Bilagáanaa niliigo’ dóó Kinyaa’áanii yásh’chíín. Bilagáanaa dabicheii dóó Tsinaajinii dabinálí. Ákót’éego diné asdza´a´ nili´. Farina King is “Bilagáanaa” (Euro-American), born for “Kinyaa’áanii” (the Towering House Clan) of the Diné (Navajo).
Farina is an Assistant Professor of History at Northeastern State University, Tahlequah, Oklahoma. She is also an affiliate of the Cherokee and Indigenous Studies Department and the Director of the NSU Center for Indigenous Community Engagement.
Farina was The David J. Weber Fellow for the Study of Southwestern America at the Clements Center for Southwest Studies of Southern Methodist University (2016-2017). She earned her Ph.D. in U.S. History at Arizona State University in 2016. Her first book, The Earth Memory Compass: Diné Landscapes and Education in the Twentieth Century, was published by the University Press of Kansas in October 2018.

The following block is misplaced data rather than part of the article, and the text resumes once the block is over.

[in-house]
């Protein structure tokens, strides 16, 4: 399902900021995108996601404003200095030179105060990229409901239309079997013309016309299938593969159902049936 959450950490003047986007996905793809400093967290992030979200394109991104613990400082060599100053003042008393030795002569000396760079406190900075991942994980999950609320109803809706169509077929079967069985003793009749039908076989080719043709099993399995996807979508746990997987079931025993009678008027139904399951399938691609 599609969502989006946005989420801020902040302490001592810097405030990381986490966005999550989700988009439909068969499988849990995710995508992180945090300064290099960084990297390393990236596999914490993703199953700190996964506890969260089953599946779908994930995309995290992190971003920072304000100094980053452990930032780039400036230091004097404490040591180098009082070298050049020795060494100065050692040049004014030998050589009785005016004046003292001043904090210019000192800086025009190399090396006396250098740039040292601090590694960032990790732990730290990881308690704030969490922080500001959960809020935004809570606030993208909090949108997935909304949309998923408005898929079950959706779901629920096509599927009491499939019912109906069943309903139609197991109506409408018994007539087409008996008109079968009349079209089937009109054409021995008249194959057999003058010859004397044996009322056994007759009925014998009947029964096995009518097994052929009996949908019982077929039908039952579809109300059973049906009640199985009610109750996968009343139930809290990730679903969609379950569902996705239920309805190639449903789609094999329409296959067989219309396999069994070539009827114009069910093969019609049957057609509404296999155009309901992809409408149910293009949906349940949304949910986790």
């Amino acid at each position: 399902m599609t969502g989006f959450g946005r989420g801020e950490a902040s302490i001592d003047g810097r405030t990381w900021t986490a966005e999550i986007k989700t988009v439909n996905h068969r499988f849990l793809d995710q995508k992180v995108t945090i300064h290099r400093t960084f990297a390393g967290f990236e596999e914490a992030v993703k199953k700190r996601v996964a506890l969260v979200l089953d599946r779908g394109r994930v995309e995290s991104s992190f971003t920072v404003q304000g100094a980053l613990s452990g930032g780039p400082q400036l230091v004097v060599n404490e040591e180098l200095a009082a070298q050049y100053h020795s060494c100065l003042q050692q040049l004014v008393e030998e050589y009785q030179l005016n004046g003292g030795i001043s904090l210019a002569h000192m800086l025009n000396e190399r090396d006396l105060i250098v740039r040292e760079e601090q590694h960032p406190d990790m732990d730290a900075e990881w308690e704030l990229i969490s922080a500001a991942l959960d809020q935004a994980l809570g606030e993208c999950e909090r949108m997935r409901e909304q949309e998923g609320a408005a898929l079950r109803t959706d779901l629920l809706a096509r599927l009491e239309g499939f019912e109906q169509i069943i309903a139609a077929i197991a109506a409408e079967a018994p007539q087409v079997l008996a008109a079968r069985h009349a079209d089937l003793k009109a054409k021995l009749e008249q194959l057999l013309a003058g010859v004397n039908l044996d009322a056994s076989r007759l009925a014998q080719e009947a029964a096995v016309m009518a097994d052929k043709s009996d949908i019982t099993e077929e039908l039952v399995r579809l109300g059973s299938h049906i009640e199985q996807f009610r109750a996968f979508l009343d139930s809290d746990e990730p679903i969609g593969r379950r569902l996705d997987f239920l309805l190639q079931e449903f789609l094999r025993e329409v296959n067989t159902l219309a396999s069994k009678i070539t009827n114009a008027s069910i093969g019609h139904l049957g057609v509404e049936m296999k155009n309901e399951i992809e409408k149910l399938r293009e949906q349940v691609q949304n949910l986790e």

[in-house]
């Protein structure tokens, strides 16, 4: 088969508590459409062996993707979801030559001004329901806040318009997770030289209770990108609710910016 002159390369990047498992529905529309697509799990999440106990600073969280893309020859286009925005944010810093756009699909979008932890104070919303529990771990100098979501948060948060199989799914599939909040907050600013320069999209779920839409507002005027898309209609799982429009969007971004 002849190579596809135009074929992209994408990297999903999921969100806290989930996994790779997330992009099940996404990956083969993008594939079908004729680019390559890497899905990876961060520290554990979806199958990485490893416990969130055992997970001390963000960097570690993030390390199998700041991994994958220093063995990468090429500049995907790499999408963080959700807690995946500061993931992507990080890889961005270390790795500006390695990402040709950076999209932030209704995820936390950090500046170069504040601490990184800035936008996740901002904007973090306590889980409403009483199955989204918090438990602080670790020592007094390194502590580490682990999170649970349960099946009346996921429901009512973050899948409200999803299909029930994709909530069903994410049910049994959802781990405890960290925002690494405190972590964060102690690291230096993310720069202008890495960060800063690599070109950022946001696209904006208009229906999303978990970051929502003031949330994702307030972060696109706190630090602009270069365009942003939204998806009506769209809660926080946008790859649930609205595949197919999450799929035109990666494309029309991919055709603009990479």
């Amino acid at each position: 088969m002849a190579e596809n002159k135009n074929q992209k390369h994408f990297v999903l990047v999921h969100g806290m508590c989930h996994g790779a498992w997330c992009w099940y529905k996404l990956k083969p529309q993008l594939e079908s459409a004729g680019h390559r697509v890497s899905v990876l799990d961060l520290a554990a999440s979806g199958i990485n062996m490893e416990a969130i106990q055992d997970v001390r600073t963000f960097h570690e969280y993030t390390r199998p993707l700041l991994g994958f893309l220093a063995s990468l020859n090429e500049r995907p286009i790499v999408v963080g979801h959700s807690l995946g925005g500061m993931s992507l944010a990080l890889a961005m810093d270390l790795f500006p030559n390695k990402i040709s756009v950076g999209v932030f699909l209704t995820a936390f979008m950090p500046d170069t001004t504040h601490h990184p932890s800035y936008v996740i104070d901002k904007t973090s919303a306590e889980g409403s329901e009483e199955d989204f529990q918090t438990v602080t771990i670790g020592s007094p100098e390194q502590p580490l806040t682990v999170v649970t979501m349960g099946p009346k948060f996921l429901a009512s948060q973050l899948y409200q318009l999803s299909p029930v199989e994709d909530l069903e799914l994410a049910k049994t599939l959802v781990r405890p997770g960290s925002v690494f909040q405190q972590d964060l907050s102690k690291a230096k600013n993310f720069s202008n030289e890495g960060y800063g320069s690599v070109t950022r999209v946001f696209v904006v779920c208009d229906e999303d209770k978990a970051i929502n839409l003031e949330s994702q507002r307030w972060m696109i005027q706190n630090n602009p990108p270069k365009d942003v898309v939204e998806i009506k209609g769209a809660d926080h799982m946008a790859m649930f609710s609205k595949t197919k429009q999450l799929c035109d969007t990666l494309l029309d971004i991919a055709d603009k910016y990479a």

She was the Charles Eastman Dissertation Fellow (2015-2016) at Dartmouth College. She received her M.A. in African History from the University of Wisconsin and a B.A. from BYU with a double major in History and French Studies.
Native American and Indigenous Studies, Navajo/Diné Studies, histories of First Nations and Native Americans in North America, comparative studies of colonialism, twentieth-century U.S. History, oral history, religious studies and histories especially of Mormonism
Native American and Indigenous Studies, American Indian History, Ethnohistory of North America, Comparative Colonial History, U.S. History, Oral History, History of American Indian Education, Public History.